The series: My Start | 5 Ingredients I Bring To A Project | Elements Of My Contracts or Letters of Agreement | The Working Table Of Contents AKA Outline | Is Ghostwriting Fair? Ask Anne The Pro Writer | Interviewing To The Working Table Of Contents
Potential clients, other writers and people who are just plain curious ask me how I actually get a book written as if it were written by someone else. As you know if you read the first part of this series I stumbled into ghostwriting. I just jumped in and it worked.
I suppose it would be possible to develop a training course for ghostwriting. Maybe it’s been done; I couldn’t find it easily on google and I think I know why.
The relationship the ghost has with the client or author is secret and surprisingly intimate. And that provides a key to how I get a ghostwriting project done.
There seem to be five ingredients I use on a regular basis when ghosting:
- Open mindedness – I don’t mean I write about things I don’t approve of like violence and fundamentalism in almost any form. No, I mean I have to let go of my opinion on the subjects I write about, at least while I’m writing. For example, I’m working on a project with a fellow who advocates use of credit cards to manage money. I advocate the opposite in my personal life and on one blog (Dollars and Debt). Sure the client is promoting responsible use, but I have to let go of my own notions to do a good job on that section.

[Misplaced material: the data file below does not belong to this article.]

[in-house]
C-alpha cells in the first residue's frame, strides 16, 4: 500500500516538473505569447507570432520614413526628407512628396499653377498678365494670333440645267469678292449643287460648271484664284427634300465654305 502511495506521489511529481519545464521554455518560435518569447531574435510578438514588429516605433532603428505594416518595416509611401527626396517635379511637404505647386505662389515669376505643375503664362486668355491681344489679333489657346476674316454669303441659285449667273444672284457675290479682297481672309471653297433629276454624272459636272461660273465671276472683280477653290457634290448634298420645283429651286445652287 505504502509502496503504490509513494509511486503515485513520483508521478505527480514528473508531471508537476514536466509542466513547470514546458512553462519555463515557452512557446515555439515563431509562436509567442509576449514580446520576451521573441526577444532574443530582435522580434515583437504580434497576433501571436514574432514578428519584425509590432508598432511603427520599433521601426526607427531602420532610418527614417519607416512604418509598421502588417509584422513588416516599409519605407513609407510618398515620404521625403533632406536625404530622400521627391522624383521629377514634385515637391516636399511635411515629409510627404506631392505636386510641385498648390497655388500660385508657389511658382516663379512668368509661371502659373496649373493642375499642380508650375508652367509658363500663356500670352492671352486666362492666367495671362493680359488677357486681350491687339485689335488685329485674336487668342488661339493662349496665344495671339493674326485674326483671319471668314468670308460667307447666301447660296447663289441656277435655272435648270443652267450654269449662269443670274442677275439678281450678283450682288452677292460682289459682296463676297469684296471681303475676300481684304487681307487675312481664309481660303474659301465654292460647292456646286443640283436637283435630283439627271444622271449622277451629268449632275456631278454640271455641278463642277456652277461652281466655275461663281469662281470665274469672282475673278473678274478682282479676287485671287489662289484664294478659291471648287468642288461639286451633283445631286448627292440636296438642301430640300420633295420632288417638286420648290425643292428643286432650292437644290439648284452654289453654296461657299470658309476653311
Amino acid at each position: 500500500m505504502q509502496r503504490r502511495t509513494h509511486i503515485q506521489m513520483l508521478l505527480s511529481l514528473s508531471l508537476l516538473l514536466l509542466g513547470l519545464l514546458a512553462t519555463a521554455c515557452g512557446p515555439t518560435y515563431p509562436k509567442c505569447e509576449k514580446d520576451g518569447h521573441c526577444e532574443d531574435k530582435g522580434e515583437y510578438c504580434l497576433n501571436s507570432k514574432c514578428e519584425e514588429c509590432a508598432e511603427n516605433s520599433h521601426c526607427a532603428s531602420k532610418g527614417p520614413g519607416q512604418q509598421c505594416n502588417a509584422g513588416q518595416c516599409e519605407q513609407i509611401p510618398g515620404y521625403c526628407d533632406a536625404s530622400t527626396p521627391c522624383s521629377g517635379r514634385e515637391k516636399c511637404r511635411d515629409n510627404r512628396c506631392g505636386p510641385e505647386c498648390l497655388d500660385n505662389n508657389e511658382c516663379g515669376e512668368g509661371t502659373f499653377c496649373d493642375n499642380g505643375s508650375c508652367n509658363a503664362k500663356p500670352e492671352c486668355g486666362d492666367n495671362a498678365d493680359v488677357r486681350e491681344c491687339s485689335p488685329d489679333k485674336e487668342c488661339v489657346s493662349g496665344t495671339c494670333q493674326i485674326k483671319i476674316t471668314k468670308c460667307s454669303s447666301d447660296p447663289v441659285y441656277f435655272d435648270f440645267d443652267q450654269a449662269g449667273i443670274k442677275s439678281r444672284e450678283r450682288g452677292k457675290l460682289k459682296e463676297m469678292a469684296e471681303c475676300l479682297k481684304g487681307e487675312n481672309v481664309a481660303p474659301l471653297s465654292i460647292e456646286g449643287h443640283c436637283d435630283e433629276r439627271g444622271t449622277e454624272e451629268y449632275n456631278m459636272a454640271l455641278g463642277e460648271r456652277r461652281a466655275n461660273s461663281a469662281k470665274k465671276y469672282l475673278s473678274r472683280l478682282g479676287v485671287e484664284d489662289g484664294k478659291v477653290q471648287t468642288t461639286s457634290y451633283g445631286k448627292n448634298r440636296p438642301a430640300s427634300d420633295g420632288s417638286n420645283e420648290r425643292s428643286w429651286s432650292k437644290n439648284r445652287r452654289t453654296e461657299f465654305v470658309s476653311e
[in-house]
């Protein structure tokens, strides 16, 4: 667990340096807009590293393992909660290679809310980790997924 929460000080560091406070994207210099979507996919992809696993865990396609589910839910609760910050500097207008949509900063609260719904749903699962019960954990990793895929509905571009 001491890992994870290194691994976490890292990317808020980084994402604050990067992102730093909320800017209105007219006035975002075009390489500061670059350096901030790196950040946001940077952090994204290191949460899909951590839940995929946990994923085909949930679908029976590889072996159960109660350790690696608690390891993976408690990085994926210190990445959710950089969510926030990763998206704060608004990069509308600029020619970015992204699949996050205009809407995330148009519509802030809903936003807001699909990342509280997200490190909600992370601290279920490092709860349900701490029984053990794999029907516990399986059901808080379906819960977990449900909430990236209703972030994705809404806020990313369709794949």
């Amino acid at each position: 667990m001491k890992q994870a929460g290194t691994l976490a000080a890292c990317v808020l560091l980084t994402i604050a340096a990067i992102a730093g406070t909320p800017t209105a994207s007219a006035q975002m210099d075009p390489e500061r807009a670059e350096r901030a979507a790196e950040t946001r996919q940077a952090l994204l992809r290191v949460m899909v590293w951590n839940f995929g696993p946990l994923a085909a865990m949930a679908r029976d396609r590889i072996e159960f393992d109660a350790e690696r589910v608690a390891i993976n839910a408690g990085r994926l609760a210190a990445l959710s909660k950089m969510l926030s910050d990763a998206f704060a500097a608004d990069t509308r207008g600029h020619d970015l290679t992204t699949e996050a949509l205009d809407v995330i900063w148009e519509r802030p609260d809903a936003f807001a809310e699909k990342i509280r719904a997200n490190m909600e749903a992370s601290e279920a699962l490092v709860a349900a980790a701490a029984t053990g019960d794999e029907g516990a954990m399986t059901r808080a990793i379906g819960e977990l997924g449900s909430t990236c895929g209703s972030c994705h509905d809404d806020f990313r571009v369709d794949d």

- Self-knowledge – related to open mindedness, I have to know myself well enough to spot when I’m getting into trouble and be willing to ask for help. I also have to know enough about how I work to be able to predict a schedule. I include experience in self-knowledge and it’s sure easier to ghost a book now than the first time I did it.
- Ego free – okay, not totally ego free, but if I’m writing your book I know going in you’re going to get the credit. Not only that but the chances are there will be at least some of my initial writing you won’t like. It may be perfectly good writing, but if you, as the client, feels it doesn’t represent you I have to change it. That’s my job.
- Listening skills – I can’t prove it, but I suspect my ability to listen with clarity and compassion and to not be dreaming up what I want to say while you’re talking is the real skill I bring to all this. Oh, I’ve got some writing talent and I honor that. But over and over again it seems to be my ability to really hear not only what the client says but the way they say it that allows me to duplicate their voice in writing.
- Flexible and Resourceful – I’ve learned to be both flexible and resourceful. I know the client is likely not to make all the deadlines we set. I allow for that in my proposal. I also know that when a project gets stuck, and it seems many of them do at one point or another, it’s probably me that’s going to get it unstuck. I may have to come up with a new approach to the whole book or just point out, gently but firmly, that the client isn’t keeping up their end at the moment.
I don’t think I’ve got a lock on the qualities a ghostwriter needs and there may be some I’ve left out or don’t have. Ghostwriting gets done in an almost infinite number of ways.
These qualities, however, will give you some notion of what the ghost brings to each project and may help you decide if you too want to ghostwrite books.
The photo is of the head of the incredible ghostwriter sculpture that hangs in the The Evans ton Public Library (EPL), located in Evanston, Illinois by Ralph Helmick and Stuart Schechter. More phots to blow you away – on Helmick and Schechter’s pages.